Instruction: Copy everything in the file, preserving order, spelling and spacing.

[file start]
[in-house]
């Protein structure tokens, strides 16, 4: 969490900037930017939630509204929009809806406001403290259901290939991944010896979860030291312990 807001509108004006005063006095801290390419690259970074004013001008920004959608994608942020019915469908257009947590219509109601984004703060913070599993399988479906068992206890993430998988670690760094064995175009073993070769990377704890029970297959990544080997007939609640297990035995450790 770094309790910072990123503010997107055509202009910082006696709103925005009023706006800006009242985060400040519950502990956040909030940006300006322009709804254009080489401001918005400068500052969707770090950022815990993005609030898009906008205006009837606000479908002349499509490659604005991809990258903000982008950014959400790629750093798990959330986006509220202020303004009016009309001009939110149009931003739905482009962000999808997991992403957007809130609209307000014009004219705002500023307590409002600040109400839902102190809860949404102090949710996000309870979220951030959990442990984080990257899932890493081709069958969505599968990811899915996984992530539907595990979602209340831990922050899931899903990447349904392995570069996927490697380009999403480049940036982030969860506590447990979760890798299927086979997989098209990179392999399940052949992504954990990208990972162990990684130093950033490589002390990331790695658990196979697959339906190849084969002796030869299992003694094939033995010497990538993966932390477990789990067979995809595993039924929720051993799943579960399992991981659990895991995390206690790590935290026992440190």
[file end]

[in-house]
């Protein structure tokens, strides 16, 4: 969490900037930017939630509204929009809806406001403290259901290939991944010896979860030291312990 807001509108004006005063006095801290390419690259970074004013001008920004959608994608942020019915469908257009947590219509109601984004703060913070599993399988479906068992206890993430998988670690760094064995175009073993070769990377704890029970297959990544080997007939609640297990035995450790 770094309790910072990123503010997107055509202009910082006696709103925005009023706006800006009242985060400040519950502990956040909030940006300006322009709804254009080489401001918005400068500052969707770090950022815990993005609030898009906008205006009837606000479908002349499509490659604005991809990258903000982008950014959400790629750093798990959330986006509220202020303004009016009309001009939110149009931003739905482009962000999808997991992403957007809130609209307000014009004219705002500023307590409002600040109400839902102190809860949404102090949710996000309870979220951030959990442990984080990257899932890493081709069958969505599968990811899915996984992530539907595990979602209340831990922050899931899903990447349904392995570069996927490697380009999403480049940036982030969860506590447990979760890798299927086979997989098209990179392999399940052949992504954990990208990972162990990684130093950033490589002390990331790695658990196979697959339906190849084969002796030869299992003694094939033995010497990538993966932390477990789990067979995809595993039924929720051993799943579960399992991981659990895991995390206690790590935290026992440190």